Photo by Mikerhicks.
For every morning post that GM does, he searches in Flickr for recent photos uploaded tagged with the word “Georgetown”. Most of these photos are of our neighborhood here in DC, but lots are of far more exotic Georgian locales. So for no other reason other than the fact GM’s got nothing else to write about, let’s take a stroll through them.
The shot above is from George Town on Grand Cayman. This town was named after George III. This is a big tourist stop on the Caribbean cruise circuit.
Photo by arichards63.
Staying in the Caribbean, another Georgetown that pops up from time to time is Georgetown, Guyana. It too was named after George III.
Photo by Michael Boer.
Probably the most common non-DC Georgetown that pops up in Flickr is Georgetown, Seattle. It’s an industrial neighborhood on the south side of the Emerald City. From the photos, it appears to be full of old abandoned steam plants, art school grads, and beer. It’s probably the most interesting Georgetown on the list.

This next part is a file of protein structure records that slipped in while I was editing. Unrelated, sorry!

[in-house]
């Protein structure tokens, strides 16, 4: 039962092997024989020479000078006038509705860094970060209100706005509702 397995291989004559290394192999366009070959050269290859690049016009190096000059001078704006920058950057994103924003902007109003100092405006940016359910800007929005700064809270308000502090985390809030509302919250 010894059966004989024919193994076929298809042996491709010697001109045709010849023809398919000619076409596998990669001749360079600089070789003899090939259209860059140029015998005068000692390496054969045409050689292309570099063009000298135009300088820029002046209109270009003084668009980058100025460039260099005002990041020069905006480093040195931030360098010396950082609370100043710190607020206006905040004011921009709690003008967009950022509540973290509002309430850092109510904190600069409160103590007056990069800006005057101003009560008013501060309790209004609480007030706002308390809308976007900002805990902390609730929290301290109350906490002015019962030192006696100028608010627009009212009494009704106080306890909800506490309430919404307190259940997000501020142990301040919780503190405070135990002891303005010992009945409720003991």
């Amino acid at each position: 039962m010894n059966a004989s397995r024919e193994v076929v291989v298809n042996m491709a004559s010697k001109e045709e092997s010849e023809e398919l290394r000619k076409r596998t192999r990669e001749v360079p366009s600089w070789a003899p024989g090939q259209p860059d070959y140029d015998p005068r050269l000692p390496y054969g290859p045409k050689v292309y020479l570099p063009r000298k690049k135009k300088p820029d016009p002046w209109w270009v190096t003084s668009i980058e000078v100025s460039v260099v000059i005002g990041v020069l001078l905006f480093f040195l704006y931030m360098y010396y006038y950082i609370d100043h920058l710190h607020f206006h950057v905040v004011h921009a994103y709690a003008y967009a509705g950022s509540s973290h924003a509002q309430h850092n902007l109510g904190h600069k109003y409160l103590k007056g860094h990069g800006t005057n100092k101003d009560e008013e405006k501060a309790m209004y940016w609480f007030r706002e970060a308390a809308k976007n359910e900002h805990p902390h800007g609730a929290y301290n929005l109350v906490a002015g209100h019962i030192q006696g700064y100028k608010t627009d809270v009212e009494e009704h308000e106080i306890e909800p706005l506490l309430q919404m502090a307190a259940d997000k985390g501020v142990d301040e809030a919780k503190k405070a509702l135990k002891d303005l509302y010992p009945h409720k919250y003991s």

This Georgetown was named in honor of the town founder’s son, George Horton.
Photo by Snap Man.
This Georgetown was named after the older of two brothers who founded the town in the Gold Rush: George Griffith.
Photo by Khalzuri.
The last of the exotic Georgetowns to pop up with any regularity is Georgetown in Penang, Malaysia. Like our Georgetown, this Georgetown is an “old town” surrounded my a modern city.
This Georgetown is named after George III.
Finally, GM couldn’t help but mention Georgetown, Connecticut. Not because it pops up in Flickr, but because GM grew up just a mile away from it. This old industrial neighborhood is dominated by the empty Gilbert & Bennett Factory (seen above) that was still making wire fences for GE when GM was playing pee-wee soccer on the nearby fields. Before the real estate collapse, this neighborhood was poised to be a model of new urbanism for the suburbs.
This Georgetown was named after local grist miller George Abbott.
By the way, no one knows for sure who our Georgetown is named after, although the leading theory is that it is named for either George Gordon and/or George Beale, who were two of the first land owners of Georgetown, Maryland.